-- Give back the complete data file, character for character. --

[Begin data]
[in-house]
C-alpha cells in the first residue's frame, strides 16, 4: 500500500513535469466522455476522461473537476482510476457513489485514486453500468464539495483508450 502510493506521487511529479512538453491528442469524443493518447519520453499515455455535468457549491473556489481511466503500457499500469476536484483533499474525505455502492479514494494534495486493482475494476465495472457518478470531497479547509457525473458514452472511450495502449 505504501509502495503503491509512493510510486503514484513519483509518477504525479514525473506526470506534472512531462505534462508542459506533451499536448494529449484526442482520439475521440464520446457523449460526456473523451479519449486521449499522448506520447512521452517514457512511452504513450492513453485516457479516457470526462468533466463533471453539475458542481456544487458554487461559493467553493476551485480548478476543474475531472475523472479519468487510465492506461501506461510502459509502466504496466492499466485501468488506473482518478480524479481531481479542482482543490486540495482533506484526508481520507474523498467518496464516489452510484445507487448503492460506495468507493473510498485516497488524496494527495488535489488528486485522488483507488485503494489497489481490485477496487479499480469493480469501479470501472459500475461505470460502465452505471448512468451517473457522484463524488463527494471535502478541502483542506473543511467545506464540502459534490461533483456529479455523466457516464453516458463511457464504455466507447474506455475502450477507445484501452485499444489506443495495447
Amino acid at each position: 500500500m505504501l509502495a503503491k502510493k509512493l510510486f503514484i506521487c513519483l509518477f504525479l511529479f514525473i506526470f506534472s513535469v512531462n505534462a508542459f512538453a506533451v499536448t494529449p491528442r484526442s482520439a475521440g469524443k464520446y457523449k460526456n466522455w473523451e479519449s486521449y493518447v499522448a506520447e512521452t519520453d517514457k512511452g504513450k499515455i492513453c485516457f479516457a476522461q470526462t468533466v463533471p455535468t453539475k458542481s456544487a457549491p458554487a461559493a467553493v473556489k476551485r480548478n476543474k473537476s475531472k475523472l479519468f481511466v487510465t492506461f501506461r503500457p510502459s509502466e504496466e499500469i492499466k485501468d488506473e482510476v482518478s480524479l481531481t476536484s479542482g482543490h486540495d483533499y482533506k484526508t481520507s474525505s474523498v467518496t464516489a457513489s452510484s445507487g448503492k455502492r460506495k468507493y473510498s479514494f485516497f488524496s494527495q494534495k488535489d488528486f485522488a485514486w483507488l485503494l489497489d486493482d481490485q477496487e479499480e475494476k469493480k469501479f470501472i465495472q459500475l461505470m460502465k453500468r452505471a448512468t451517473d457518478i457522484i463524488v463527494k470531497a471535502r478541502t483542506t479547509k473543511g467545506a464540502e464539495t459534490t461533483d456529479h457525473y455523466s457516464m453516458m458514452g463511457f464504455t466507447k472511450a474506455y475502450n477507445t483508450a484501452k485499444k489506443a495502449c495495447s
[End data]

[in-house]
C-alpha cells in the first residue's frame, strides 16, 4: 500500500513535469466522455476522461473537476482510476457513489485514486453500468464539495483508450 502510493506521487511529479512538453491528442469524443493518447519520453499515455455535468457549491473556489481511466503500457499500469476536484483533499474525505455502492479514494494534495486493482475494476465495472457518478470531497479547509457525473458514452472511450495502449 505504501509502495503503491509512493510510486503514484513519483509518477504525479514525473506526470506534472512531462505534462508542459506533451499536448494529449484526442482520439475521440464520446457523449460526456473523451479519449486521449499522448506520447512521452517514457512511452504513450492513453485516457479516457470526462468533466463533471453539475458542481456544487458554487461559493467553493476551485480548478476543474475531472475523472479519468487510465492506461501506461510502459509502466504496466492499466485501468488506473482518478480524479481531481479542482482543490486540495482533506484526508481520507474523498467518496464516489452510484445507487448503492460506495468507493473510498485516497488524496494527495488535489488528486485522488483507488485503494489497489481490485477496487479499480469493480469501479470501472459500475461505470460502465452505471448512468451517473457522484463524488463527494471535502478541502483542506473543511467545506464540502459534490461533483456529479455523466457516464453516458463511457464504455466507447474506455475502450477507445484501452485499444489506443495495447
Amino acid at each position: 500500500m505504501l509502495a503503491k502510493k509512493l510510486f503514484i506521487c513519483l509518477f504525479l511529479f514525473i506526470f506534472s513535469v512531462n505534462a508542459f512538453a506533451v499536448t494529449p491528442r484526442s482520439a475521440g469524443k464520446y457523449k460526456n466522455w473523451e479519449s486521449y493518447v499522448a506520447e512521452t519520453d517514457k512511452g504513450k499515455i492513453c485516457f479516457a476522461q470526462t468533466v463533471p455535468t453539475k458542481s456544487a457549491p458554487a461559493a467553493v473556489k476551485r480548478n476543474k473537476s475531472k475523472l479519468f481511466v487510465t492506461f501506461r503500457p510502459s509502466e504496466e499500469i492499466k485501468d488506473e482510476v482518478s480524479l481531481t476536484s479542482g482543490h486540495d483533499y482533506k484526508t481520507s474525505s474523498v467518496t464516489a457513489s452510484s445507487g448503492k455502492r460506495k468507493y473510498s479514494f485516497f488524496s494527495q494534495k488535489d488528486f485522488a485514486w483507488l485503494l489497489d486493482d481490485q477496487e479499480e475494476k469493480k469501479f470501472i465495472q459500475l461505470m460502465k453500468r452505471a448512468t451517473d457518478i457522484i463524488v463527494k470531497a471535502r478541502t483542506t479547509k473543511g467545506a464540502e464539495t459534490t461533483d456529479h457525473y455523466s457516464m453516458m458514452g463511457f464504455t466507447k472511450a474506455y475502450n477507445t483508450a484501452k485499444k489506443a495502449c495495447s